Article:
• You could have most of the life forms on the planet exist in a stasis-like state through one season, and thrive in the other
  5. Well maybe some kinda creature adapted to the heat that lives during the summer, but then lays some eggs that can stand the winter, to hatch in the summer?
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  6. Ooh, I didnt read the third dot point...
  7. Truth be told, I would like to know what causes such drastic--cyclic--shifts in climate on this planet. Maybe that can offer us some insight into how life could possibly survive--and thus evolve--on this planet.
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  8. Drastic--cyclic Milankovitch cycles.

    Life would evolve differently, especially plant life I'd imagine. Remember that plant life, dinosaurs (reptiles) and smaller mammals thrived in some of the warmest periods in earth's history. Plant life and mammals also survived multiple ice ages. This is definitely a world that could support the evolution of human life unless I've somehow misunderstood what the OP wrote.
  9. The big problem isn't going to be the freeze; sure that'll kill a lot of surface life (all of it if we're talking true snowball earth effect), but the equatorial regions wouldn't have that for the full 5 years. The real problem is going to come from the rapid temperature changes. 5 years to go from iced over to no ice at all is... incredible. You'd erode so much surface into the water that the term "topsoil" will be meaningless. Worse still, the rapid dump of meltwater will disrupt oceanic currents and destroy that thermal regulating system. You'll have hurricanes so powerful that "Class 5" won't be enough to describe it.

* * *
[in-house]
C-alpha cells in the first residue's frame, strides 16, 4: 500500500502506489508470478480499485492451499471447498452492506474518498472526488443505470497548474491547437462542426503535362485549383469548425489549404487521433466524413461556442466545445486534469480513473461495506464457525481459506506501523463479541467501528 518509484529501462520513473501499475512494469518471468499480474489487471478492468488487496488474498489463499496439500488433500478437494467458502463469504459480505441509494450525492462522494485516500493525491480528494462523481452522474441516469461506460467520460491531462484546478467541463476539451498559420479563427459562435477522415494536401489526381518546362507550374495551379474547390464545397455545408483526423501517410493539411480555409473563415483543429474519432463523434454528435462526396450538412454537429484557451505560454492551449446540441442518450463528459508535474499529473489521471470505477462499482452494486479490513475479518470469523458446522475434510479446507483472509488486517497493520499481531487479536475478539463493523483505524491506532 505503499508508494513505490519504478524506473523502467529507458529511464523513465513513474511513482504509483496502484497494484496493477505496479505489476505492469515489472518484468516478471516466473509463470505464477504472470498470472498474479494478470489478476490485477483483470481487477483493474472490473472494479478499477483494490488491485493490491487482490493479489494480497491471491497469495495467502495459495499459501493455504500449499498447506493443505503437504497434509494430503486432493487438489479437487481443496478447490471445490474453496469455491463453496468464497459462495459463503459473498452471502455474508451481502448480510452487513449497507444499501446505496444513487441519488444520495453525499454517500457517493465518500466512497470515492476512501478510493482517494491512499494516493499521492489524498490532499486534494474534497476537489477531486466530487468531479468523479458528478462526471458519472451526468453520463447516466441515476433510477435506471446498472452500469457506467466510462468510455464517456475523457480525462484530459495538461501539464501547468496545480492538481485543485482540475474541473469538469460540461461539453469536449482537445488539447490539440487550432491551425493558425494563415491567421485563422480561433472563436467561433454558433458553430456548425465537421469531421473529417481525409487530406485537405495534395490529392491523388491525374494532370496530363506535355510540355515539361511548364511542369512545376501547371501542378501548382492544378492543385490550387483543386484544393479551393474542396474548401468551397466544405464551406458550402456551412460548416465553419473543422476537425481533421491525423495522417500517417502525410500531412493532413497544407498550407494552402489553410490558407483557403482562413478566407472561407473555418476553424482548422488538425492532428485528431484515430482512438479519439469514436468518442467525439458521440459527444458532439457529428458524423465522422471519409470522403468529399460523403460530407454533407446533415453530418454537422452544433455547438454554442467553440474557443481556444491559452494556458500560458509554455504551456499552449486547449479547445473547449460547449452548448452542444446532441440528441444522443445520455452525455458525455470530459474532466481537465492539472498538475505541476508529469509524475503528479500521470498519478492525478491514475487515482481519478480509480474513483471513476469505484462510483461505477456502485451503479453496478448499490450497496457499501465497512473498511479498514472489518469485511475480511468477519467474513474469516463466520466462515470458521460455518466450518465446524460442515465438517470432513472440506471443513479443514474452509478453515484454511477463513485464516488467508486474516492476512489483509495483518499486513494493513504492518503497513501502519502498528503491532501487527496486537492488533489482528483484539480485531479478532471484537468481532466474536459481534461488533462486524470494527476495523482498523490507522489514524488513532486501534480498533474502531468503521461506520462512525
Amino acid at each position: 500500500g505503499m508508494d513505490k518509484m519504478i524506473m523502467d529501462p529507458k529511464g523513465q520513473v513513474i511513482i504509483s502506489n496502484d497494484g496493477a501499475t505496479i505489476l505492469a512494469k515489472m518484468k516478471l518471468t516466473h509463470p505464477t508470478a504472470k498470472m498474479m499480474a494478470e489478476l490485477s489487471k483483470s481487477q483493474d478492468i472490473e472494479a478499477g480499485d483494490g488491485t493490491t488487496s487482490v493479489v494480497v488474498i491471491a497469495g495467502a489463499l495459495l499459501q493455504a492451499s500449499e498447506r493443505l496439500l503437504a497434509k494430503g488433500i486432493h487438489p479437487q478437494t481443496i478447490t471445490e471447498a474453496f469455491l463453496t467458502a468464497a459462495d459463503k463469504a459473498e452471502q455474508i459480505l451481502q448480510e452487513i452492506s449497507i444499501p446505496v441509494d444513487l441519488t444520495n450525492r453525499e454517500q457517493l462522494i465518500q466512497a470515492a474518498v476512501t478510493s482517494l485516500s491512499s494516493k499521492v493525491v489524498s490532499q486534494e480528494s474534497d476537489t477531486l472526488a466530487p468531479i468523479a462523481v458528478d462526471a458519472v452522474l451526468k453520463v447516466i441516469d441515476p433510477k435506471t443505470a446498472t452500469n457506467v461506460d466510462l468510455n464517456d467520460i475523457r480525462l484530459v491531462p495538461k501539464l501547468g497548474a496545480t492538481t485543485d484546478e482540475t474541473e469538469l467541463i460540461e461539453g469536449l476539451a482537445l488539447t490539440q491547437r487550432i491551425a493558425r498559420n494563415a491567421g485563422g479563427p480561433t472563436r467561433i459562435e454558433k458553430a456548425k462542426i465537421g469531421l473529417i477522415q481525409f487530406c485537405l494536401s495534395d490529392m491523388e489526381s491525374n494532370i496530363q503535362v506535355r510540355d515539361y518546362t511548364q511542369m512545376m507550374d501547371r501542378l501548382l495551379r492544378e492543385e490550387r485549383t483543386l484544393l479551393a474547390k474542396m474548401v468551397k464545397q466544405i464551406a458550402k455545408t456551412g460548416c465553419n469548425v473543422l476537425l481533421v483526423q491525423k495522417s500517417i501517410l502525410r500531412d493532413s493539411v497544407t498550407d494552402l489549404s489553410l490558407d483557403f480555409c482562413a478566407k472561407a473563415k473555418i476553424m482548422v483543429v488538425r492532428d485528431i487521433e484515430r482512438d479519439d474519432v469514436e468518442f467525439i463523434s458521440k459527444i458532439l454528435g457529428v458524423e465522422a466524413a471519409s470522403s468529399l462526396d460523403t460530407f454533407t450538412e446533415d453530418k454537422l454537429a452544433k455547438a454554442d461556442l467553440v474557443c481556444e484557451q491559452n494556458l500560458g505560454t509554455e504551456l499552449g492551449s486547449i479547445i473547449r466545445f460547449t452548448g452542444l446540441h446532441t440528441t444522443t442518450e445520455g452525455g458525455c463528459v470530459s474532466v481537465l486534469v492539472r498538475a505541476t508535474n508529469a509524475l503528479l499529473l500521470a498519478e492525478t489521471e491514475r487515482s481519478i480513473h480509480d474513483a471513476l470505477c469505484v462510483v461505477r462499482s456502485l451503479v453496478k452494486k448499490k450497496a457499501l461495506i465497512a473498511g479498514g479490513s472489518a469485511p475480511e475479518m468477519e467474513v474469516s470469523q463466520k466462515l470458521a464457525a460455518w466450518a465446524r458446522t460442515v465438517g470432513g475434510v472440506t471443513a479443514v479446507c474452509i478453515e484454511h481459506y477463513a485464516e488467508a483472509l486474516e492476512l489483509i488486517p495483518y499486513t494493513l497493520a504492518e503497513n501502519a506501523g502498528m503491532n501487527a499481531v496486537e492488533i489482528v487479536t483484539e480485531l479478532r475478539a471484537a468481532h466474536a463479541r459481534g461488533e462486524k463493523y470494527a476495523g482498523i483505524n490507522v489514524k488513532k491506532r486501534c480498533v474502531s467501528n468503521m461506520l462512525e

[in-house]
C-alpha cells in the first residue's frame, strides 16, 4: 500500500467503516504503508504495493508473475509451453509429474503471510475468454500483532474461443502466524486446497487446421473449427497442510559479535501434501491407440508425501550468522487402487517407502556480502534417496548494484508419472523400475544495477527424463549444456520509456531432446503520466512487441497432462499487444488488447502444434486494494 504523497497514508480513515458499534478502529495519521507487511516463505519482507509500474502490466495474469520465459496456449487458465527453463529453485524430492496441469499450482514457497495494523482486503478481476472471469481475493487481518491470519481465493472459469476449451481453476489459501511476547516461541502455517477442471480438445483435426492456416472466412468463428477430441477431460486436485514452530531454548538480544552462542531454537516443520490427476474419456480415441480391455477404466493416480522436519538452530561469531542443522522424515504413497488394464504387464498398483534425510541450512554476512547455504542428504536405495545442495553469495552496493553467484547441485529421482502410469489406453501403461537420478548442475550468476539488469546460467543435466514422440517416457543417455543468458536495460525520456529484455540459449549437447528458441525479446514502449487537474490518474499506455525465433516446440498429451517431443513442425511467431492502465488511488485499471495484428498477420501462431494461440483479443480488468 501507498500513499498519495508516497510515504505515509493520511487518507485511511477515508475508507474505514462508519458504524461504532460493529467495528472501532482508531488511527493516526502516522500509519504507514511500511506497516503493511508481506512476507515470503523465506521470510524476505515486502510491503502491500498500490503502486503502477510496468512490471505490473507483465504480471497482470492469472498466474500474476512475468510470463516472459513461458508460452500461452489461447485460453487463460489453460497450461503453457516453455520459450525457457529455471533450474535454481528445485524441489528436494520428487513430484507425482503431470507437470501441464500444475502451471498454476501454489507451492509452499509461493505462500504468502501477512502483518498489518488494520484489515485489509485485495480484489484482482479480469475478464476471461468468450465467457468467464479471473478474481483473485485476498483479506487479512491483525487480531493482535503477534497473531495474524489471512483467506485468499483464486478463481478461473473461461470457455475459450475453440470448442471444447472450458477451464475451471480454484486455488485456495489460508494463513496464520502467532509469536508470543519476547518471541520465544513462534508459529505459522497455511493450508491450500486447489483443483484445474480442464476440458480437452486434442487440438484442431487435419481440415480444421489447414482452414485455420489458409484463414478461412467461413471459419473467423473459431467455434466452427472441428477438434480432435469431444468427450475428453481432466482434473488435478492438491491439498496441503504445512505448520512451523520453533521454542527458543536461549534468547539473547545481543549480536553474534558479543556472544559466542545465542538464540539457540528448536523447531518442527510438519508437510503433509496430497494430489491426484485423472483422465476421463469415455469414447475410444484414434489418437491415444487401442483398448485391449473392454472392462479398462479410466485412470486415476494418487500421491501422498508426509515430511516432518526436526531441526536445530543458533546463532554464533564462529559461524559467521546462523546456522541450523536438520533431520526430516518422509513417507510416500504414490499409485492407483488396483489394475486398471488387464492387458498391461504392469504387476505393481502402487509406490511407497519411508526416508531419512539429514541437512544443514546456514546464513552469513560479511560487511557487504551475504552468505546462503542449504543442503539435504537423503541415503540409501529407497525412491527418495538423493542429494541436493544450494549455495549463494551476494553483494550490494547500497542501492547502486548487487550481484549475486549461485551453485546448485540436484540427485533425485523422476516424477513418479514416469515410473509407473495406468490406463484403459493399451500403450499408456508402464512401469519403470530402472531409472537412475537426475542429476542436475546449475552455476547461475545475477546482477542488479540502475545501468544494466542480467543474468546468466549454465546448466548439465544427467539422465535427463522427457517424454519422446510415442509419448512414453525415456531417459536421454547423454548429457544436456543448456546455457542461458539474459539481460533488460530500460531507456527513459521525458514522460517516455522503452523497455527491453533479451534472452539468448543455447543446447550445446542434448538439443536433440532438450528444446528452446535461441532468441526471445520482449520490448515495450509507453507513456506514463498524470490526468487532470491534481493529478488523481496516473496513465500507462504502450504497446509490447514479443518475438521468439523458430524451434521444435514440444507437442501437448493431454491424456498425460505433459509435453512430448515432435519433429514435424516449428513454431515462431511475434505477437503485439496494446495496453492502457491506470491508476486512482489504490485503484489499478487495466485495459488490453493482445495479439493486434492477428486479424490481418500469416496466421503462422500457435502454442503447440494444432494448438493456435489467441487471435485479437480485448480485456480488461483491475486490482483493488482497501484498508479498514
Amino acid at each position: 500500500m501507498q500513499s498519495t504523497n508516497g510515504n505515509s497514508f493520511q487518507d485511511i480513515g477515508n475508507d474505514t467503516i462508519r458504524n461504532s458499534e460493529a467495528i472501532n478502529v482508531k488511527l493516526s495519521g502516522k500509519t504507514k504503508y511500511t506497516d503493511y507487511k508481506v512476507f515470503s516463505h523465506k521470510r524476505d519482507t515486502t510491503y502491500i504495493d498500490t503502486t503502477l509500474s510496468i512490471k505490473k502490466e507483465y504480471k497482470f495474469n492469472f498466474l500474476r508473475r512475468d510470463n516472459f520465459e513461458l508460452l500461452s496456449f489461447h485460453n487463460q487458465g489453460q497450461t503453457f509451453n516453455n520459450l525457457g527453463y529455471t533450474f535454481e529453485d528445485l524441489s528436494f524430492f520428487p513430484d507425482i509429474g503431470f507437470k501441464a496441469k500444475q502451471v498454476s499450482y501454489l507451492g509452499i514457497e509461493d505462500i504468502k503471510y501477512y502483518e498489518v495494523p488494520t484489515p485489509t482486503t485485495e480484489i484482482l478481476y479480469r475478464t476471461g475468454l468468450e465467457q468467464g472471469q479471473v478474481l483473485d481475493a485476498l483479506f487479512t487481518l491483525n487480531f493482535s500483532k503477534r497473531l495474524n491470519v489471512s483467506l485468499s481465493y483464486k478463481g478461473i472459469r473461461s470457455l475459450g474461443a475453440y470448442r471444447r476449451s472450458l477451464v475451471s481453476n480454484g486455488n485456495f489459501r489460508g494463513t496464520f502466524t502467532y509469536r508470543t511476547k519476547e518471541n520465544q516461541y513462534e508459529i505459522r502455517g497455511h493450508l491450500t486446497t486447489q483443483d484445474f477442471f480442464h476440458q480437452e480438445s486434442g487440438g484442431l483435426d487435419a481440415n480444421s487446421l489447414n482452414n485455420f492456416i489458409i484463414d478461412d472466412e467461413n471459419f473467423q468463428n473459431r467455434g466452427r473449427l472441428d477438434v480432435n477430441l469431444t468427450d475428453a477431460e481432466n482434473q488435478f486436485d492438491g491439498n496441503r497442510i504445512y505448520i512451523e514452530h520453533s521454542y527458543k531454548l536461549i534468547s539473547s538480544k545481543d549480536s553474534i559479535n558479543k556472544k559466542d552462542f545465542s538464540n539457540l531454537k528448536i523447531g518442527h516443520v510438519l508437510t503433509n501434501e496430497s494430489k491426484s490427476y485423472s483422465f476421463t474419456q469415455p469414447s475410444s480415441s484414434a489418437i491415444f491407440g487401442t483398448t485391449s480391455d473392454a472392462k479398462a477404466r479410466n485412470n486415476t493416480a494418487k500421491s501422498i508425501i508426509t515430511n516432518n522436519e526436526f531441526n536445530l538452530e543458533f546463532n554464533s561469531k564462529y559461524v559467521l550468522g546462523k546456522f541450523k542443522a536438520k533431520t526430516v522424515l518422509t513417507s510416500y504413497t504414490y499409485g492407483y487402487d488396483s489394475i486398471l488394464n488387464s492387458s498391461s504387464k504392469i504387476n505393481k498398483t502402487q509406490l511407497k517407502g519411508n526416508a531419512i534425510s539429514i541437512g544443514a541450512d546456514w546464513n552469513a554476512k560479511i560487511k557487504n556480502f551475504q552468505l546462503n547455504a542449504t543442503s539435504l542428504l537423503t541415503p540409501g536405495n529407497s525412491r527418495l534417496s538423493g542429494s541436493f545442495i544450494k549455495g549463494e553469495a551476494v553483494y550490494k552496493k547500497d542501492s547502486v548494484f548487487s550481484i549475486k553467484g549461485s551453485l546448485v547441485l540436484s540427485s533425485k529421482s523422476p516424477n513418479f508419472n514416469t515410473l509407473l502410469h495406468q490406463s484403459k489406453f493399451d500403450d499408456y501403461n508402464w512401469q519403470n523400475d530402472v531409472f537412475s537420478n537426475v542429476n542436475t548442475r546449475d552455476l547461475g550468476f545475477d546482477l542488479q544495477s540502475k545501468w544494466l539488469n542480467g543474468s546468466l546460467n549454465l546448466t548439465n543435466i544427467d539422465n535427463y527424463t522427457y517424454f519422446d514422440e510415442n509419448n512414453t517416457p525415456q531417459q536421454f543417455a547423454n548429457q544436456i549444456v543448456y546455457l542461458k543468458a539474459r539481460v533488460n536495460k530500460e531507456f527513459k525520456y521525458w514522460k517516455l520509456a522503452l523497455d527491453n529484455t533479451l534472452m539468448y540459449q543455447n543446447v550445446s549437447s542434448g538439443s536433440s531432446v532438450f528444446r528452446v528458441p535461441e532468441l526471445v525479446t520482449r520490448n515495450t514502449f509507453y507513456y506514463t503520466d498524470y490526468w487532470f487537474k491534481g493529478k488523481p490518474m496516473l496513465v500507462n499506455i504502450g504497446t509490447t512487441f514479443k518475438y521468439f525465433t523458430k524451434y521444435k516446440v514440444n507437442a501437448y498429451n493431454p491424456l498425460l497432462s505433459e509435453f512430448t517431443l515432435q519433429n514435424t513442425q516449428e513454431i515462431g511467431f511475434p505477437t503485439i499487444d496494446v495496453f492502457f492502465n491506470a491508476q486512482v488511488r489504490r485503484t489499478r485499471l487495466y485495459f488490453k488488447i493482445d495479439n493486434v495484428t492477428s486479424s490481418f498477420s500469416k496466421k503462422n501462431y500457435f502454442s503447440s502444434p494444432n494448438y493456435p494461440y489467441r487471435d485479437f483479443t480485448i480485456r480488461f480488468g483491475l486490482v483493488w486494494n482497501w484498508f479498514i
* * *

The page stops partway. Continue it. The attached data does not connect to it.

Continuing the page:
Humanity is basically a write-off at this point. Underwater dwelling is... hard. Very, very hard. Especially as you'll want to be below the thermocline to avoid the worst effects, and humans don't do well at that depth even with lots of equipment. Space it an option, but Oneil cylinders would be expensive to build, and hard to maintain; albeit more feasible than ocean-floor arcologies at our current engineering capabilities.

    If we assume Kardashev 1 civilization, we could presume orbital solar arrays being used to gather solar energy and beam it to the earth to control the runaway climactic shifts. Beam more energy to heat the surface during the cooling cycle, and less during the warming cycle, combine that with high-atmosphere albeido-adjusters and you could geo-engineer a stable temperature gradient.

    You could also create boreholes and use geothermal temperature regulation, geothermal power, artificial lighting for crops, and nuclear or thermonuclear generation to supplement the geothermal (you'll need it, humans use a lot of power). Overall though, unless it's a cycle that will stabilize in an unbelievably short timeframe (100 to 1000 years), you're still talking complete human extinction.

    So.. Space habitats... huge, self-sustaining, repairable, space habitats. Or global scale geoengineering.

    Would be neat to see the orbital pictures of Earth, devoid of anything like surface life and nearly completely obscured by multiple simultaneous Class 5 tropical cyclones though.